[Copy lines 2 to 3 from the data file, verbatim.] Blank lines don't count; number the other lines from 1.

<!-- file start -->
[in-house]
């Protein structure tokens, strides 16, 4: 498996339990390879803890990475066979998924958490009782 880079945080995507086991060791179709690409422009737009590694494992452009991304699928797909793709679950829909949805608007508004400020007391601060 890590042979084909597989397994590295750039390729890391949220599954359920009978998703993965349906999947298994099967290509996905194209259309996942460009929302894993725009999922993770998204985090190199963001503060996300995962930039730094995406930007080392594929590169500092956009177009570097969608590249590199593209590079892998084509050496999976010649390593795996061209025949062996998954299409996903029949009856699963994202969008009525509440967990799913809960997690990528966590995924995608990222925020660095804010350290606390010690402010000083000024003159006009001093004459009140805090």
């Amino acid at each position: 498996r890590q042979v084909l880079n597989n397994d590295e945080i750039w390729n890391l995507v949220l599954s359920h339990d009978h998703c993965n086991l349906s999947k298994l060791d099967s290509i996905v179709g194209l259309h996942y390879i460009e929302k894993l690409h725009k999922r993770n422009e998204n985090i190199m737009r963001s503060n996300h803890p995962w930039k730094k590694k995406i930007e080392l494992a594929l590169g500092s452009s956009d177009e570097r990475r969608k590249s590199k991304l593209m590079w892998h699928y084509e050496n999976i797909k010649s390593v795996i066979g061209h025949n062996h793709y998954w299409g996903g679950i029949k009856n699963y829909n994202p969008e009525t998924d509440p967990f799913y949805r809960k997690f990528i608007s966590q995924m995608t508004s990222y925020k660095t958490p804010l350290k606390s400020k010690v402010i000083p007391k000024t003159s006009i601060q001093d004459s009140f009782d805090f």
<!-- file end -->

């Protein structure tokens, strides 16, 4: 498996339990390879803890990475066979998924958490009782 880079945080995507086991060791179709690409422009737009590694494992452009991304699928797909793709679950829909949805608007508004400020007391601060 890590042979084909597989397994590295750039390729890391949220599954359920009978998703993965349906999947298994099967290509996905194209259309996942460009929302894993725009999922993770998204985090190199963001503060996300995962930039730094995406930007080392594929590169500092956009177009570097969608590249590199593209590079892998084509050496999976010649390593795996061209025949062996998954299409996903029949009856699963994202969008009525509440967990799913809960997690990528966590995924995608990222925020660095804010350290606390010690402010000083000024003159006009001093004459009140805090």
């Amino acid at each position: 498996r890590q042979v084909l880079n597989n397994d590295e945080i750039w390729n890391l995507v949220l599954s359920h339990d009978h998703c993965n086991l349906s999947k298994l060791d099967s290509i996905v179709g194209l259309h996942y390879i460009e929302k894993l690409h725009k999922r993770n422009e998204n985090i190199m737009r963001s503060n996300h803890p995962w930039k730094k590694k995406i930007e080392l494992a594929l590169g500092s452009s956009d177009e570097r990475r969608k590249s590199k991304l593209m590079w892998h699928y084509e050496n999976i797909k010649s390593v795996i066979g061209h025949n062996h793709y998954w299409g996903g679950i029949k009856n699963y829909n994202p969008e009525t998924d509440p967990f799913y949805r809960k997690f990528i608007s966590q995924m995608t508004s990222y925020k660095t958490p804010l350290k606390s400020k010690v402010i000083p007391k000024t003159s006009i601060q001093d004459s009140f009782d805090f």